We work mainly with guides and Aboriginal groups who will take you into areas of the Northern Territory that would otherwise be inaccessible. You can learn about Aboriginal values and hear creation stories that add another layer to this already remarkable region of Australia.
About the Aboriginal people
The Aboriginal people are nomadic communities speaking a rainbow of different languages, few of which have ever been recorded or researched. They trod lightly on the land for 40,000 years.
Their lives changed forever 200 years ago with the arrival of European settlers. In Tasmania they were virtually wiped out, while in the major cities today — despite attempts at integration — Aboriginal communities remain largely marginalized.
Only in the past few years has recognition of their art and culture begun to surface in Australia.
Start planning your trip to explore Aboriginal Australia
Discover the Aboriginal culture on these recommended excursions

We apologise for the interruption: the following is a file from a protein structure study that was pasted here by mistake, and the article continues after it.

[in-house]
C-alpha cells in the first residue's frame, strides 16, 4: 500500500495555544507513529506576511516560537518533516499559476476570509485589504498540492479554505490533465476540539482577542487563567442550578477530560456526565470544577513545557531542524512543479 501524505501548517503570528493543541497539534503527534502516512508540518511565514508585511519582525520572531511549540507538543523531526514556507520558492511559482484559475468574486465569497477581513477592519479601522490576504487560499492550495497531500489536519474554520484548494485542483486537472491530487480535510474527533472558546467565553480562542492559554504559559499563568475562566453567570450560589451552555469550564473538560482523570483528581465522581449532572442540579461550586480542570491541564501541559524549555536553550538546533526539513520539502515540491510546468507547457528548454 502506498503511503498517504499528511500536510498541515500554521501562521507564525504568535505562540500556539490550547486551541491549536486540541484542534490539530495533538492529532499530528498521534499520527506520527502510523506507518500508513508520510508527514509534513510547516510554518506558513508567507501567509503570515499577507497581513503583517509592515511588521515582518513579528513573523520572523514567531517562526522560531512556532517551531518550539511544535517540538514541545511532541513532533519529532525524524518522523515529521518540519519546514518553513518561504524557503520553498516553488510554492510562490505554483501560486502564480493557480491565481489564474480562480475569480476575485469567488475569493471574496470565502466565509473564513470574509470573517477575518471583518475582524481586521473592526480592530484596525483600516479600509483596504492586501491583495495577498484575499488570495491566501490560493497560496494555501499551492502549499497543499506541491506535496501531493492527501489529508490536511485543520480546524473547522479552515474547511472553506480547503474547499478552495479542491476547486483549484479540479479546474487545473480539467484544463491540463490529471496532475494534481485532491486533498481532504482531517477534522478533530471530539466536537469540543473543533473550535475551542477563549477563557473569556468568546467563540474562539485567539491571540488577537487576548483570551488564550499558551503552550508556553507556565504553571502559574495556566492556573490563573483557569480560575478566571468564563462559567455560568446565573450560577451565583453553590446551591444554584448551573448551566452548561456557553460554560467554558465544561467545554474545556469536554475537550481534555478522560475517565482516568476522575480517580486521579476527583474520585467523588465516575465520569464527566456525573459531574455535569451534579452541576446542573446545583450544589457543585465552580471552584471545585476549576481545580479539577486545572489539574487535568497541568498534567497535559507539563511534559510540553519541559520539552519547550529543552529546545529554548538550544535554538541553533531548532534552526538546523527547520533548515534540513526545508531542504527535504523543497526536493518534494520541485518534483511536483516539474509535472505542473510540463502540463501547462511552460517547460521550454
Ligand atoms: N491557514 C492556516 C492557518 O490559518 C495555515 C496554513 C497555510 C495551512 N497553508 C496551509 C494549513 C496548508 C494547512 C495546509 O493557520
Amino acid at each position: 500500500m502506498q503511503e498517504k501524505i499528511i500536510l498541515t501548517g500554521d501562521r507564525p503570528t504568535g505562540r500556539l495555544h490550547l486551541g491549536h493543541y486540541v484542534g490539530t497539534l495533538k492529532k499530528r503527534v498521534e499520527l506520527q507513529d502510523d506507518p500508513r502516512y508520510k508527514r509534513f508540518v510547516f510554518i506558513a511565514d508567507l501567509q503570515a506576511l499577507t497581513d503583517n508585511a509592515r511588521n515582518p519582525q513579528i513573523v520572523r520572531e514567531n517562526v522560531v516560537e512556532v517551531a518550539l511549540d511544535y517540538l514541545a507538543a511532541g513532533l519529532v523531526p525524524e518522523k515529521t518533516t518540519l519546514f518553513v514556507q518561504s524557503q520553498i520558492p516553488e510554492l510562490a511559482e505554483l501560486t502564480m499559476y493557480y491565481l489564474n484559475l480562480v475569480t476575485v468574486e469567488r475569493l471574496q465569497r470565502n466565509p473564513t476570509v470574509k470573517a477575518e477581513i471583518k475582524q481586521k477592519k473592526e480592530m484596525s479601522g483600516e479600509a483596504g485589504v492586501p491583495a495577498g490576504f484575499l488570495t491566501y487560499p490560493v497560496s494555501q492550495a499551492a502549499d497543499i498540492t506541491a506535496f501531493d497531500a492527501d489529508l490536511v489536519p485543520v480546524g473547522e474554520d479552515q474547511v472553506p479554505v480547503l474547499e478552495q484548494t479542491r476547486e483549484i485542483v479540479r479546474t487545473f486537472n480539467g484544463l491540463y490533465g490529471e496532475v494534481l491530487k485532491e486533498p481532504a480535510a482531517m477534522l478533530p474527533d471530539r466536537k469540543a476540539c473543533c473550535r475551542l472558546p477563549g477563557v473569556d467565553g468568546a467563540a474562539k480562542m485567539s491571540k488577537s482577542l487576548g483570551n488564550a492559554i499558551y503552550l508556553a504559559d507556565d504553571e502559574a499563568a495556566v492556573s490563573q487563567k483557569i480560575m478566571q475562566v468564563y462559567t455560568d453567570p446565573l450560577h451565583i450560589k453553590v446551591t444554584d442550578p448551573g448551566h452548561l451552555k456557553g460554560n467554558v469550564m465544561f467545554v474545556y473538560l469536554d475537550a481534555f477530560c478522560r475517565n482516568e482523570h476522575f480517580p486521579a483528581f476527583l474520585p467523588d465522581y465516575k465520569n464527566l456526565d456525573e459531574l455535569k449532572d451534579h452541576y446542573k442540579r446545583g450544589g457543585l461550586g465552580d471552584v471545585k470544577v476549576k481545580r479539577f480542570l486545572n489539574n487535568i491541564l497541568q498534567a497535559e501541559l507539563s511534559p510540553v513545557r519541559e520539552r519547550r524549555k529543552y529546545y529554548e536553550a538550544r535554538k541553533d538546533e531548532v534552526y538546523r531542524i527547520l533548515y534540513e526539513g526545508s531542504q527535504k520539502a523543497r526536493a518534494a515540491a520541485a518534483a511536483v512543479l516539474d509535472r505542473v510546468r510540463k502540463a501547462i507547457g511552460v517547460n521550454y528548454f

This full day tour is an indigenous cultural experience that provides a fascinating insight into everyday Aboriginal life. You will journey by 4WD and travel deep into the desert of the Pitjantjatjara Lands of Central Australia.
Visit Kakadu's ancient rock art galleries and enjoy bushwalking in unspoiled country, swim in clear waters at the base of towering red ochre escarpment cliffs, cruise on a tranquil billabong full of saltwater crocodiles, and perhaps visit Arnhem Land to view Aboriginal rock art galleries, with an Aboriginal Guide on hand to provide explanation and interpretation.
Lords' aim is to provide guests with truly unique experiences that will foster an understanding between people and cultures
Great places to experience Aboriginal culture in the Northern Territory
Marooned in the desert, Alice Springs isn’t the sweetly antiquated outpost town you might have been expecting. But, it does have a thriving indigenous art scene and the brawny beauty of the West MacDonnell Ranges right on its doorstep.
Arnhem Land is an immense, undisturbed swathe of land blessed with wild coastlines, monsoon rainforests and soaring escarpments, bound by Kakadu National Park, the Arafura Sea and the Gulf of Carpentaria.
The Uluru-Kata Tjuta National Park was awarded dual World Heritage status for both ancient culture and its natural attributes, and it is worthwhile for anyone visiting the park to look beyond the rock and learn something of its significance.